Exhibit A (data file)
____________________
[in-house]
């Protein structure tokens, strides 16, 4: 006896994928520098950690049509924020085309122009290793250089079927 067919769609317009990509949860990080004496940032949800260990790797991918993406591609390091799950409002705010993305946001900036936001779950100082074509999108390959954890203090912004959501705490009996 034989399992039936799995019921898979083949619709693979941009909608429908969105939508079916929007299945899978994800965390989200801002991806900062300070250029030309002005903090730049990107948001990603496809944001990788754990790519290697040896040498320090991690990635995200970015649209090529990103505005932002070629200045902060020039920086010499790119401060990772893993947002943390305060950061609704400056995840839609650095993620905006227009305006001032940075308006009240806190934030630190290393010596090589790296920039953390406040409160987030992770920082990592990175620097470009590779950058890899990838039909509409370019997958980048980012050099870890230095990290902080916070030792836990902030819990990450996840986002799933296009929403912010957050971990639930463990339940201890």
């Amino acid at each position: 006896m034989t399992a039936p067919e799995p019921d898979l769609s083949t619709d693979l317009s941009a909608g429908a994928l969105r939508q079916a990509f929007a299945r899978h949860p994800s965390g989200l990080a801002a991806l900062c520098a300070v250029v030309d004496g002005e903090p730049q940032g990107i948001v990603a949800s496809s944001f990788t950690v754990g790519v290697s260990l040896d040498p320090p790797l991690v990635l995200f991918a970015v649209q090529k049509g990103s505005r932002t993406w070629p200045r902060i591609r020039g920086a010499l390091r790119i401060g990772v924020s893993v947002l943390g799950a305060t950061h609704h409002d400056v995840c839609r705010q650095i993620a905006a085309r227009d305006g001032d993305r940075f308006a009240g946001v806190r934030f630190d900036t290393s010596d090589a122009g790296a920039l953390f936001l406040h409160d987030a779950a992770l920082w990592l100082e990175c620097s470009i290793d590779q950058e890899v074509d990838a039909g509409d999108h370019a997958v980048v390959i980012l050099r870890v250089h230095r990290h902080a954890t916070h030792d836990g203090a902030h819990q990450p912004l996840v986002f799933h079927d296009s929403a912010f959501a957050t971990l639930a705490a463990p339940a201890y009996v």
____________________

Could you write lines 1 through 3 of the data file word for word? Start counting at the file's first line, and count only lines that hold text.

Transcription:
[in-house]
């Protein structure tokens, strides 16, 4: 006896994928520098950690049509924020085309122009290793250089079927 067919769609317009990509949860990080004496940032949800260990790797991918993406591609390091799950409002705010993305946001900036936001779950100082074509999108390959954890203090912004959501705490009996 034989399992039936799995019921898979083949619709693979941009909608429908969105939508079916929007299945899978994800965390989200801002991806900062300070250029030309002005903090730049990107948001990603496809944001990788754990790519290697040896040498320090991690990635995200970015649209090529990103505005932002070629200045902060020039920086010499790119401060990772893993947002943390305060950061609704400056995840839609650095993620905006227009305006001032940075308006009240806190934030630190290393010596090589790296920039953390406040409160987030992770920082990592990175620097470009590779950058890899990838039909509409370019997958980048980012050099870890230095990290902080916070030792836990902030819990990450996840986002799933296009929403912010957050971990639930463990339940201890």
């Amino acid at each position: 006896m034989t399992a039936p067919e799995p019921d898979l769609s083949t619709d693979l317009s941009a909608g429908a994928l969105r939508q079916a990509f929007a299945r899978h949860p994800s965390g989200l990080a801002a991806l900062c520098a300070v250029v030309d004496g002005e903090p730049q940032g990107i948001v990603a949800s496809s944001f990788t950690v754990g790519v290697s260990l040896d040498p320090p790797l991690v990635l995200f991918a970015v649209q090529k049509g990103s505005r932002t993406w070629p200045r902060i591609r020039g920086a010499l390091r790119i401060g990772v924020s893993v947002l943390g799950a305060t950061h609704h409002d400056v995840c839609r705010q650095i993620a905006a085309r227009d305006g001032d993305r940075f308006a009240g946001v806190r934030f630190d900036t290393s010596d090589a122009g790296a920039l953390f936001l406040h409160d987030a779950a992770l920082w990592l100082e990175c620097s470009i290793d590779q950058e890899v074509d990838a039909g509409d999108h370019a997958v980048v390959i980012l050099r870890v250089h230095r990290h902080a954890t916070h030792d836990g203090a902030h819990q990450p912004l996840v986002f799933h079927d296009s929403a912010f959501a957050t971990l639930a705490a463990p339940a201890y009996v």